The impurity of pure play
Some time in the future, if a doctor is called in to fix the time of death of the ‘pure play’ online retailer, 2015 will be a little too early. But could it be the year that signalled the beginning of the end?
Pure plays are engaged in an orderly rush to become connected to physical real estate in some shape or form. It’s partly for this reason that owners of retail property, once regularly having to explain to an incredulous public why their assets were still viable alongside the e-commerce juggernaut, now have some of their old strut back.
Just how deep is the move to offline and to what extent will retail property owners benefit?
In the past few days I’ve assisted a retailer in leasing space at a large retail project under development in a North American gateway city that expects to have two very famous global pure plays as tenants.
The pedestrian traffic at this place is likely to be both strong and demographically varied, in that it will have the draw of a superregional shopping centre, supplemented by interstate and international tourists. This makes it an ideal location for an online retailer to offer a broad cross-section of humanity a chance to touch and test its products, while entertaining and engaging them in a way that can create a buzz around the brand. This, in turn drives higher sales online.
However, it doesn’t mean that the store itself represents an important direct sales channel in the same way that an Apple store does. And that’s why some industry observers argue that most online retailers will only open a small number of carefully selected flagship locations, often in the very best ‘trophy’ shopping centres and freestanding sites.
If so, only the top echelon of shopping centres and Main Streets will really benefit from a property standpoint. Secondary locations will miss out, just as they are missing out on the top international brands.
A taste too much?
But that could be an oversimplification. Some of these e-commerce giants will get a taste for opening stores and they’ll not be able to resist opening more and more of them. US menswear ex-pure play, Bonobos, is a case it point – it already has 19 shops open and reportedly plans to more than double that number over the next year. Another example, eyewear ex-pure play, Warby Parker, is headed down the same road.
Meanwhile, Shoes of Prey, a Sydney-based online footwear retailer, has opened a shop-in-shop at the David Jones Sydney CBD flagship, a pop-up at Westfield Bondi Junction (now closed) and six shop-in-shops at Nordstrom in the US.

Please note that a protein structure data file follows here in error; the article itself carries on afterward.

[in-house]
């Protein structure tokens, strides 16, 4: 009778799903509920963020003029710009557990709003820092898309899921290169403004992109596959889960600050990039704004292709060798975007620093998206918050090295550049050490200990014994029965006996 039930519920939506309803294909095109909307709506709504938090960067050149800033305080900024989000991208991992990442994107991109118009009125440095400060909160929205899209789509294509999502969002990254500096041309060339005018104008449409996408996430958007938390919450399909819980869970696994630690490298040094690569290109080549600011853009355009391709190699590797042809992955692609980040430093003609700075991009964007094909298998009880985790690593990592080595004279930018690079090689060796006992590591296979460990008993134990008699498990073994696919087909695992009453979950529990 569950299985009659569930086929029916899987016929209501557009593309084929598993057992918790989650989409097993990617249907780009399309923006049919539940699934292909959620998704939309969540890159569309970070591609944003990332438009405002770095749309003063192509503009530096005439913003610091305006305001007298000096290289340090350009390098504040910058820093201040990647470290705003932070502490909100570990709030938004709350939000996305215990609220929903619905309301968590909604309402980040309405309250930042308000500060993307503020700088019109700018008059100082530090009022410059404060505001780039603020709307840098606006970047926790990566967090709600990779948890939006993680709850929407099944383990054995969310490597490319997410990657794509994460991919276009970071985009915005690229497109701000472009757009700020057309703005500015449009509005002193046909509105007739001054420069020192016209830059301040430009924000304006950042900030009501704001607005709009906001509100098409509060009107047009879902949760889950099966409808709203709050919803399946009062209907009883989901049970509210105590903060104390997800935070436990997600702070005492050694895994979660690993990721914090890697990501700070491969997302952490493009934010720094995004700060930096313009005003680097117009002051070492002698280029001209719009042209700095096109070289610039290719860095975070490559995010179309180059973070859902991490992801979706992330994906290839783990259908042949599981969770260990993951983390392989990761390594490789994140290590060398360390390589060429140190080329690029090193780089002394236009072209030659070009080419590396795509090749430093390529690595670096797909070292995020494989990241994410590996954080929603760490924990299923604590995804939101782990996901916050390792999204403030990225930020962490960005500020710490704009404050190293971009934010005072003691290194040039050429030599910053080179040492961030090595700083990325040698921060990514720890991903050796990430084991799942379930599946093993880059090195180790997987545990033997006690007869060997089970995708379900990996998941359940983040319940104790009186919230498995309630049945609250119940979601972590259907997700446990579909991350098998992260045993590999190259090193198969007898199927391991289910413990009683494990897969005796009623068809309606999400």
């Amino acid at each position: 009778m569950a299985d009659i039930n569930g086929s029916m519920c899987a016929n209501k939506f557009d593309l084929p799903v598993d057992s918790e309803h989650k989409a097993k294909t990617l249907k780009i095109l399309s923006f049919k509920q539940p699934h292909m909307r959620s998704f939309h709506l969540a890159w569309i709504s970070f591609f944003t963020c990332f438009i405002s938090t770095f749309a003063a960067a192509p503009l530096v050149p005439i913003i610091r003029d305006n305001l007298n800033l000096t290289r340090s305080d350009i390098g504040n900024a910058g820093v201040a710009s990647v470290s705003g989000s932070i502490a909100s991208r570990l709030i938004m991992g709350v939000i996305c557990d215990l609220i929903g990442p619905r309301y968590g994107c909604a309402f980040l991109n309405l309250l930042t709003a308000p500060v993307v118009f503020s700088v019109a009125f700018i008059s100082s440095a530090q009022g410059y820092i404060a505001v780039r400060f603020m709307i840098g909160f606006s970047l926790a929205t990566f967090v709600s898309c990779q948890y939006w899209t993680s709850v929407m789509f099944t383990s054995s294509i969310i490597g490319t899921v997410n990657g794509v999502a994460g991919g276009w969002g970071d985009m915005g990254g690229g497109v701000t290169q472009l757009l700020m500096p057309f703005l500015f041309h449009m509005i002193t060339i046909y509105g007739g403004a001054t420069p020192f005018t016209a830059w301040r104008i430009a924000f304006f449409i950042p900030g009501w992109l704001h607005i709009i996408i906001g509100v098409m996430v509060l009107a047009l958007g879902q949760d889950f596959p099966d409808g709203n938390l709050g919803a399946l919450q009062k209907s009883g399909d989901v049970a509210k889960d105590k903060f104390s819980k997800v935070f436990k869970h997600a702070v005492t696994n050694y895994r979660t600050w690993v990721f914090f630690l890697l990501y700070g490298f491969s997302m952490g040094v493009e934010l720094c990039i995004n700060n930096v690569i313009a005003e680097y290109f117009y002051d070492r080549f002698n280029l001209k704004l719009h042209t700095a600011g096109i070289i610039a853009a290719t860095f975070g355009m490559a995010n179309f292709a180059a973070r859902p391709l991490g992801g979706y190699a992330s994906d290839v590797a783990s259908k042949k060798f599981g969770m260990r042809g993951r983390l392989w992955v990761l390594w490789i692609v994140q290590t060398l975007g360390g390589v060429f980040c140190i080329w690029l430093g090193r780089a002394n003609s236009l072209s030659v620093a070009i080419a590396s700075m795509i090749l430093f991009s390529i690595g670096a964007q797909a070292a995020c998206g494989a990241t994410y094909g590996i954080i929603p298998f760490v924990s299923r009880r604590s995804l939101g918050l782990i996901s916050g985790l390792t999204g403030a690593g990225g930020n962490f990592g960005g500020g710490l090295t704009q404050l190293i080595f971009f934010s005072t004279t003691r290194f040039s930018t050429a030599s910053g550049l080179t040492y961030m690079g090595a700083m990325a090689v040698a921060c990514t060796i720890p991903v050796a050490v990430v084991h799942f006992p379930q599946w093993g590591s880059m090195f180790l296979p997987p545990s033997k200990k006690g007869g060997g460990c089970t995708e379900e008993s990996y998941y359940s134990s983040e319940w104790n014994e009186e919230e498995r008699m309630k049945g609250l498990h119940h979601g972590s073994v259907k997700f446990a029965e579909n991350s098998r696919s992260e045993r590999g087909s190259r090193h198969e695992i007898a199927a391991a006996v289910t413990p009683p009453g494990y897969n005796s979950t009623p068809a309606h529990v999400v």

Clearly, all this store-opening activity is not exclusively about brand-building. Rather, the pure play dream of pursuing a simplistic, low-cost e-commerce model was found to be inadequate for properly serving their customer base.
Ironically, the cost structure for pure plays has often turned out to be worse than for omnichannel retailers.
Deborah Weinswig, Executive Director at Fung Business Intelligence Centre in New York and a long-time retail technology expert, used the title of one of her recent reports to pose a loaded question: The End of The Pure Play?.
Weinswig observed that a store network confers some key competitive advantages, beyond just the ability to build a brand. Pure play retailers experience larger – sometimes massive – rates of return (as examples, she cites 30 per cent in the case of ASOS and nearly 50 per cent for German fashion retailer, Zalando).
This loads costs onto the business. Ironically, it also creates pressure on them to offer their customers sweet deals like free delivery and returns, which drags even further on profitability.
Omnichannel retailers, in contrast, are able to use their stores for customers to try products before they buy, to pick up online orders (click-and-collect), and also for walk-in product returns. As Weinswig says, “There is strong evidence that internet retailers are less profitable than stores.”
Creating a store network from scratch will be impossible and undesirable for many pure plays, particularly those that can attach to real estate in a way that doesn’t involve acquisition of shopfronts. Some pure plays will partner with other retailers that already have multiple locations – like convenience stores and post offices – that they can use as pick-up and drop-off points for their merchandise.
So, what is the net benefit to retail property? Clearly it’s a positive, but despite all of the current real estate-related activity among pure plays, the benefit is still skewed toward the ‘A’ shopping centre. Moreover, it will still primarily drive sales online rather than offline.
Even Weinswig concludes – answering her own question about whether this was the end of the pure play – that many internet-only retailers can continue to thrive without a store network.
So now let me answer my own question: 2015 isn’t likely to be the beginning of the end for the pure play retailer. It does, however, mark another step though in the integration between online and offline retail. But no one on the property side should be getting too excited about it.
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